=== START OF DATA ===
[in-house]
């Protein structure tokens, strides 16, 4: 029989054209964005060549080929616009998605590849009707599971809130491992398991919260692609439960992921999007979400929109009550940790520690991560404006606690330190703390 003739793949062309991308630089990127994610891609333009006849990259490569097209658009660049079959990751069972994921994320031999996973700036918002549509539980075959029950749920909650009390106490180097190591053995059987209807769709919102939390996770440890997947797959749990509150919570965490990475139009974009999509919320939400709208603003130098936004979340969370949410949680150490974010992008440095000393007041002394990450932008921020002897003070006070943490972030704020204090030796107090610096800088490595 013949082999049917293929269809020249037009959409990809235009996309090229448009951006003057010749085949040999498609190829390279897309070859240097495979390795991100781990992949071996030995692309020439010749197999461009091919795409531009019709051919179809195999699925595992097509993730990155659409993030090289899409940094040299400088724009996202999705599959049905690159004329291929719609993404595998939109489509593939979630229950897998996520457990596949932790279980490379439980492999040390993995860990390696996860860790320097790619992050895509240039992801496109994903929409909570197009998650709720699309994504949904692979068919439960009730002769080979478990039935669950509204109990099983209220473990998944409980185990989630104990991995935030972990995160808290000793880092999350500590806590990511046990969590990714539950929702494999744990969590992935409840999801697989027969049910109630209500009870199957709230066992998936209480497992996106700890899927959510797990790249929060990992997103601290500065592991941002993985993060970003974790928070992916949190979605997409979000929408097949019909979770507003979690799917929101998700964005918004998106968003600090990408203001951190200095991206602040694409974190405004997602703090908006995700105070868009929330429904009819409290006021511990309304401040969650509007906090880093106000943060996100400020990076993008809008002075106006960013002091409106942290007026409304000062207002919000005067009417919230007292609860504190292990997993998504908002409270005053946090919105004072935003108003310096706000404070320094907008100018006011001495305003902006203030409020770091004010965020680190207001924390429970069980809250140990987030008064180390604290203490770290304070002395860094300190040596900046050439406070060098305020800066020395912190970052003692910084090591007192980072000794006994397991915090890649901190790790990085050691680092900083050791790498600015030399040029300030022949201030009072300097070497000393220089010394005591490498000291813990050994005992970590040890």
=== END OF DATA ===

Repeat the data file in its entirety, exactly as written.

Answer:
[in-house]
């Protein structure tokens, strides 16, 4: 029989054209964005060549080929616009998605590849009707599971809130491992398991919260692609439960992921999007979400929109009550940790520690991560404006606690330190703390 003739793949062309991308630089990127994610891609333009006849990259490569097209658009660049079959990751069972994921994320031999996973700036918002549509539980075959029950749920909650009390106490180097190591053995059987209807769709919102939390996770440890997947797959749990509150919570965490990475139009974009999509919320939400709208603003130098936004979340969370949410949680150490974010992008440095000393007041002394990450932008921020002897003070006070943490972030704020204090030796107090610096800088490595 013949082999049917293929269809020249037009959409990809235009996309090229448009951006003057010749085949040999498609190829390279897309070859240097495979390795991100781990992949071996030995692309020439010749197999461009091919795409531009019709051919179809195999699925595992097509993730990155659409993030090289899409940094040299400088724009996202999705599959049905690159004329291929719609993404595998939109489509593939979630229950897998996520457990596949932790279980490379439980492999040390993995860990390696996860860790320097790619992050895509240039992801496109994903929409909570197009998650709720699309994504949904692979068919439960009730002769080979478990039935669950509204109990099983209220473990998944409980185990989630104990991995935030972990995160808290000793880092999350500590806590990511046990969590990714539950929702494999744990969590992935409840999801697989027969049910109630209500009870199957709230066992998936209480497992996106700890899927959510797990790249929060990992997103601290500065592991941002993985993060970003974790928070992916949190979605997409979000929408097949019909979770507003979690799917929101998700964005918004998106968003600090990408203001951190200095991206602040694409974190405004997602703090908006995700105070868009929330429904009819409290006021511990309304401040969650509007906090880093106000943060996100400020990076993008809008002075106006960013002091409106942290007026409304000062207002919000005067009417919230007292609860504190292990997993998504908002409270005053946090919105004072935003108003310096706000404070320094907008100018006011001495305003902006203030409020770091004010965020680190207001924390429970069980809250140990987030008064180390604290203490770290304070002395860094300190040596900046050439406070060098305020800066020395912190970052003692910084090591007192980072000794006994397991915090890649901190790790990085050691680092900083050791790498600015030399040029300030022949201030009072300097070497000393220089010394005591490498000291813990050994005992970590040890």